A research team from Tel Aviv University and Harvard University have developed a noninvasive method that they suggest may help prevent the scarring that results after second- and third-degree burns.

The noninvasive pIRE technique uses microsecond-pulsed, high-voltage, nonthermal electric fields to control the proliferation of collagen cells that cause the scarring, according to a media release from American Friends of Tel Aviv University.

“People don’t die from scars, but they do suffer from them,” says Dr Alexander Golberg from Tel Aviv University’s Porter School of Environmental Studies, in the release. “We believe that the technology we developed, called partial irreversible electroporation (pIRE), can be used to prevent debilitating burn scars from forming.”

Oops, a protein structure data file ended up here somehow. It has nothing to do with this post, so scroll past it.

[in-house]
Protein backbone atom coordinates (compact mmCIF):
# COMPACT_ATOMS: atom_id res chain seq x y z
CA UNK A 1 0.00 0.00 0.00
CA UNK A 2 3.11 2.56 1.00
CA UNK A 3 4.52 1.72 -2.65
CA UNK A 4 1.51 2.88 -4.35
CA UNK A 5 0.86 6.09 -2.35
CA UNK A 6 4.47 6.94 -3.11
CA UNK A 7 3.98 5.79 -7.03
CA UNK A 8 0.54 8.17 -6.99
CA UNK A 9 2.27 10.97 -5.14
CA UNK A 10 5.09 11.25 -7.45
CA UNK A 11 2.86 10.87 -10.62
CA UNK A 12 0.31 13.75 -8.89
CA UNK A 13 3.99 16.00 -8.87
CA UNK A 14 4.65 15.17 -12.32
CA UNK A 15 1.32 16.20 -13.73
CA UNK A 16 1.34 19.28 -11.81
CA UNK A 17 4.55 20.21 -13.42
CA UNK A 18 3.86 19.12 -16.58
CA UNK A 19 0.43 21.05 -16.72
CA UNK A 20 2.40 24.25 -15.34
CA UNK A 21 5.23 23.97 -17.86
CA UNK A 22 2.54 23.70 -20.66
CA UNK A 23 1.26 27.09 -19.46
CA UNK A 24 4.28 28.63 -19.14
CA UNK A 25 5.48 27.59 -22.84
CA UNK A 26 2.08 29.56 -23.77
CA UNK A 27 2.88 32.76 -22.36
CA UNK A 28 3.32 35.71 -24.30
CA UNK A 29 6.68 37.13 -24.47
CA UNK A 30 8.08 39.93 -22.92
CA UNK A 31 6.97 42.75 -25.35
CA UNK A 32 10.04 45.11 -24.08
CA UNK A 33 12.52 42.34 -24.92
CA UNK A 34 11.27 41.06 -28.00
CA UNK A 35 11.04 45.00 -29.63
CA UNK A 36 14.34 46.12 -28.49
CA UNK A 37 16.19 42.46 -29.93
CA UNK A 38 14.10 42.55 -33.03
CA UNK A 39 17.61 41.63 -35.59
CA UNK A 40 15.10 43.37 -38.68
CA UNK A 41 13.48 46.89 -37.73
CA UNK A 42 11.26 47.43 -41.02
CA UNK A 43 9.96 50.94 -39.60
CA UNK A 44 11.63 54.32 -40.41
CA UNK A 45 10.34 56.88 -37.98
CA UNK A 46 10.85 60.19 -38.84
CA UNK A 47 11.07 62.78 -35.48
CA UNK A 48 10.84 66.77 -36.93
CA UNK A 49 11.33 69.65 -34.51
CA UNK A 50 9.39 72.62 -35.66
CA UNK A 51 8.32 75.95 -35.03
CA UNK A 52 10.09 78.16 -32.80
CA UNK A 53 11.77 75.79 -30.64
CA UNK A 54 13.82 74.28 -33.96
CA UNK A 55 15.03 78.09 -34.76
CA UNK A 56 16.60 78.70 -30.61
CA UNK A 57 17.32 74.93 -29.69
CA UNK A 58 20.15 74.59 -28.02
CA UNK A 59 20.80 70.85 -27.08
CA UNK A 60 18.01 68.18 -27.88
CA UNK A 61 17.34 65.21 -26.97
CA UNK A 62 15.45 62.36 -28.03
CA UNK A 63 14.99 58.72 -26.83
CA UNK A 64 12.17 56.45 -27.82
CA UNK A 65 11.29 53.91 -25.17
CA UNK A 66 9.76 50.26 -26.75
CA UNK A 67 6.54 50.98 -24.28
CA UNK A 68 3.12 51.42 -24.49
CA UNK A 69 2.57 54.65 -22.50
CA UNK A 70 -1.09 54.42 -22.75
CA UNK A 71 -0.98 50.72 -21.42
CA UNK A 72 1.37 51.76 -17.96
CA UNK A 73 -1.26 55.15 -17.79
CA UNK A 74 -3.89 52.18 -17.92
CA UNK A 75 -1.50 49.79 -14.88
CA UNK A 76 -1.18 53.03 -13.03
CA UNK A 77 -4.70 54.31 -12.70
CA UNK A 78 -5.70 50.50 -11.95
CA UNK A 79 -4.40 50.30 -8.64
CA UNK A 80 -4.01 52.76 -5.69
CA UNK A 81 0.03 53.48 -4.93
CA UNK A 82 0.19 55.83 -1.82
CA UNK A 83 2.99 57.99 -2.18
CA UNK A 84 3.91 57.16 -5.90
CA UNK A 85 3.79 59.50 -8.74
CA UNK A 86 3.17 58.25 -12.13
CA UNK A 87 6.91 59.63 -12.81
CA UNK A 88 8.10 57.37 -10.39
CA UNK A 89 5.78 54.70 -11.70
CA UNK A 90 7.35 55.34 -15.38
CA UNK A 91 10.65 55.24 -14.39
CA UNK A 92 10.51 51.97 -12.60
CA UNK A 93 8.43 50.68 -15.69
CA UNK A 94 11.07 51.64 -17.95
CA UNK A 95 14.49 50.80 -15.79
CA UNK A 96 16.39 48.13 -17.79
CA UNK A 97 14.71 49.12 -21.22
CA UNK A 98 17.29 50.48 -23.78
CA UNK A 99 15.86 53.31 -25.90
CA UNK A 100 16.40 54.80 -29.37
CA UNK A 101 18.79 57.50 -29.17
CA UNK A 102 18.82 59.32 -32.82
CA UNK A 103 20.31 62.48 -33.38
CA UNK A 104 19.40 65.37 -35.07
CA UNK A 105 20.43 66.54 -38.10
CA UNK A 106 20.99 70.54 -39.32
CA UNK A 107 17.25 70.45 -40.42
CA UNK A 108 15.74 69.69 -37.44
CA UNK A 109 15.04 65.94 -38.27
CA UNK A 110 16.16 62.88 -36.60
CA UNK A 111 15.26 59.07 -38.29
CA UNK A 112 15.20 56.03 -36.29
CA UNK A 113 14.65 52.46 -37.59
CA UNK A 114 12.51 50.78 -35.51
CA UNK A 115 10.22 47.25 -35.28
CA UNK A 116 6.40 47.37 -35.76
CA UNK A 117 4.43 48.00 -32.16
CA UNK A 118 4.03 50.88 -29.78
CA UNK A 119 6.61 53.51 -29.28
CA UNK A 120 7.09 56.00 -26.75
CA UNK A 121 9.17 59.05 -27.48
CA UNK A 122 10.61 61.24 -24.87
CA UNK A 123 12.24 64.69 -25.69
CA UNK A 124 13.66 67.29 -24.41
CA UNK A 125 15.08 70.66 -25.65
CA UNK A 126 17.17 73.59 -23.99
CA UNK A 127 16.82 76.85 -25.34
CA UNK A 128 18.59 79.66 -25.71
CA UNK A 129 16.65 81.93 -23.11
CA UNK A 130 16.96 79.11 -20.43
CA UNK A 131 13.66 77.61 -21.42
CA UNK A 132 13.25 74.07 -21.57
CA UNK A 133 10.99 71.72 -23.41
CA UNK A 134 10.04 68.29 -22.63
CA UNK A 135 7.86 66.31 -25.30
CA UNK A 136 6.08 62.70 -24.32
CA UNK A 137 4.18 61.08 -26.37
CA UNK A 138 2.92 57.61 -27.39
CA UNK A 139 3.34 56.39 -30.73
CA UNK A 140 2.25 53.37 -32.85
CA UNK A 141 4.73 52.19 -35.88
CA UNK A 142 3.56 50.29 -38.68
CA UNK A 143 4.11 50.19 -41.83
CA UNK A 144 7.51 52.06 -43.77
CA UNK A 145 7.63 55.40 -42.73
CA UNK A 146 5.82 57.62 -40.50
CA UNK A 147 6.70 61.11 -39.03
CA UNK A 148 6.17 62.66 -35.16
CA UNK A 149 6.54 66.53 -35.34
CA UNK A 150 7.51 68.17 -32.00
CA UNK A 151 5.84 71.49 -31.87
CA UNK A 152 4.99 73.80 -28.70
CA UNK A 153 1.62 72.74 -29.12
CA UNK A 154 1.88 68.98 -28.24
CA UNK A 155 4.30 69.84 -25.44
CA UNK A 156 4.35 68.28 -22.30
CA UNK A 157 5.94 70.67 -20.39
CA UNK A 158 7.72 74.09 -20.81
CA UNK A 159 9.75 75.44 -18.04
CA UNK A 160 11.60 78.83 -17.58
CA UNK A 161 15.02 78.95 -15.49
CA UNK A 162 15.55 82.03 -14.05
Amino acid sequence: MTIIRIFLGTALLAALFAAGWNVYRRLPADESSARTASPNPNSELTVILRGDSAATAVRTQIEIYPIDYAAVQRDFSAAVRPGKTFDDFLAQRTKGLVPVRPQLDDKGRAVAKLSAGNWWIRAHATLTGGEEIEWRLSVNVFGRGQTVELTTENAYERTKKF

He, along with Dr Martin Yamush of the Center for Engineering in Medicine at Massachusetts General Hospital, Harvard Medical School and Shriners Burns Hospital in Boston, conducted the research for the study, which was published recently in the Journal of Investigative Dermatology.

In their study, the researchers used the technique to treat burn injuries in rats via five therapy sessions conduced over a period of 6 months. Then, they assessed the injuries using an imaging technique developed by Drs Martin Villiger and Brett Bouma’s group at the Wellman Center of Photomedicine at Massachusetts General Hospital. The researchers found a 57.9% reduction of the scar area in comparison with untreated scars, the release explains.

“Scarring is a very complex process, involving inflammation and metabolism,” Golberg states in the release. “We have found a way to partially prevent scar formation in animal models. Next we need to raise funding to develop a device for the clinical study on humans.”

[Source(s): American Friends of Tel Aviv University, Science Daily]